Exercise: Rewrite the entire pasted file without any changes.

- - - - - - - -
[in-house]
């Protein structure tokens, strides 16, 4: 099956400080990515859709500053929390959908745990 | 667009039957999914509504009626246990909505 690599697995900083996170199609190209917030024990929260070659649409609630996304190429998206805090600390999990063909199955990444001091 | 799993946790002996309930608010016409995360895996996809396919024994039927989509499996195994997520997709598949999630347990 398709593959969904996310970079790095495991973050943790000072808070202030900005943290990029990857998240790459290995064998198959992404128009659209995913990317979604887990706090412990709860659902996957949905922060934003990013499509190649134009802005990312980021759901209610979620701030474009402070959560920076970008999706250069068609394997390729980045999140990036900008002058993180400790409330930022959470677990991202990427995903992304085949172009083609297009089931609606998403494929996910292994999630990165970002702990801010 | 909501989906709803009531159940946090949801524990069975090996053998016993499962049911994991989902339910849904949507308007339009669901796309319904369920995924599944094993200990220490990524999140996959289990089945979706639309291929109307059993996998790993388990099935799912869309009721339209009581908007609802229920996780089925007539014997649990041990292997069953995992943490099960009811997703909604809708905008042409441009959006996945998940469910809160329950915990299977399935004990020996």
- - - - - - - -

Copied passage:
[in-house]
């Protein structure tokens, strides 16, 4: 099956400080990515859709500053929390959908745990 | 667009039957999914509504009626246990909505 690599697995900083996170199609190209917030024990929260070659649409609630996304190429998206805090600390999990063909199955990444001091 | 799993946790002996309930608010016409995360895996996809396919024994039927989509499996195994997520997709598949999630347990 398709593959969904996310970079790095495991973050943790000072808070202030900005943290990029990857998240790459290995064998198959992404128009659209995913990317979604887990706090412990709860659902996957949905922060934003990013499509190649134009802005990312980021759901209610979620701030474009402070959560920076970008999706250069068609394997390729980045999140990036900008002058993180400790409330930022959470677990991202990427995903992304085949172009083609297009089931609606998403494929996910292994999630990165970002702990801010 | 909501989906709803009531159940946090949801524990069975090996053998016993499962049911994991989902339910849904949507308007339009669901796309319904369920995924599944094993200990220490990524999140996959289990089945979706639309291929109307059993996998790993388990099935799912869309009721339209009581908007609802229920996780089925007539014997649990041990292997069953995992943490099960009811997703909604809708905008042409441009959006996945998940469910809160329950915990299977399935004990020996």